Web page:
Delight Springs

Wednesday, September 7, 2016

Caving with Plato

More Russell and Goldstein on Plato today in CoPhi.

Gold, silver, and bronze don't just honor Olympians in Plato's "perfect" world, they sort and order persons. His "royal lie" is about as hostile to democracy and equal opportunity as it gets, his sense of justice as a matter of discharging our assigned roles without complaint or overreach is shackling and stultifying, his confidence in the unique capacity of the guardian caste to discern and distinguish knowledge from opinion is immodest and elitist.

But, the cave makes for a nice metaphor if we don't pretend it limns more than the shadowy recesses of the un-philosophic mind. He thinks it points to the very gates of heaven, the ideal world of Form. Escaping the cave, for Plato, is apprehending and ascending to another world. For us Aristotelian skeptics it makes more sense to correct our shadowy misapprehension of caveland by seeking not another world but greater clarity about this one.

Still, the philosopher's compulsion to return to the cave bearing light is also the teacher's, and the Buddhist master's. It's a humanely-motivated and compassionate impulse. It's why you'd want to bring Plato to the Googleplex.

So, amidst my mild Plato-bashing I must remember to credit his good points. They include generational respect for the larger experience of older people, a call for gender equality way ahead of his time, and a probing curiosity to know the real world(s).

We'll also continue our consideration and practice of the peripatetic life, observing with Frederic Gros how prolonged habitation outdoors inverts our normal sense of where we're most at home, and how slowing down has a way of filling up the hour. Speed, on the other hand, kills. As Thoreau asked, how can you kill time without injuring eternity? One world at a time, one step at at time, and the pure presence of that shining moment.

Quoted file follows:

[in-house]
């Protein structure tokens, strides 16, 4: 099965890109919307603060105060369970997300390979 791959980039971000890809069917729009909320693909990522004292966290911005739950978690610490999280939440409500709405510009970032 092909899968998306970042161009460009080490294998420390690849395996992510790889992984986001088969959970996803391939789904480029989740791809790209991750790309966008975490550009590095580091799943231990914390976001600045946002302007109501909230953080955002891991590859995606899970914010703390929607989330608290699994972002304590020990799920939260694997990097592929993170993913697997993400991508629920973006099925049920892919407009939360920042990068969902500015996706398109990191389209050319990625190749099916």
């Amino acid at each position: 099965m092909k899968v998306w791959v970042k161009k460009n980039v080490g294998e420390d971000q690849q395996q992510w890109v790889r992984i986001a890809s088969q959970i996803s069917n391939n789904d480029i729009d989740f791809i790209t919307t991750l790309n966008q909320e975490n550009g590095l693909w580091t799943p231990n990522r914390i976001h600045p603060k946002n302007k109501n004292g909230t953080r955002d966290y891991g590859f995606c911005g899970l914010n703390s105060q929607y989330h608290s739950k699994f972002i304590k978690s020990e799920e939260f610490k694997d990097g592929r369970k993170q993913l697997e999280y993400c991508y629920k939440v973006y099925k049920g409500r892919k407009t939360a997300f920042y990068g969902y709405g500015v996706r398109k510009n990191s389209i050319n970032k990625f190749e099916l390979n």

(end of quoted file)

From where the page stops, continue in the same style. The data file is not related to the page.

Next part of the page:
Happy birthday Joe Klein, who
said of Donald Drumpf: “He has a feral intelligence. He reminds me of the Emperor Caligula who got his greatest pleasure from destroying his opponents and humiliating them, and he is brilliant at that.” He told Joe Scarborough: “I think that we have a citizenship deficit in this country where people don’t look at the issues. They do not study them at all and I think that [...] the American people are more comfortable with reality TV than with reality.” WA
And in that dull flickering light, happy Philo T. Farnsworth day.

Image result for television cave
6 am/6:25, 69/95, 7:04

No comments:

Post a Comment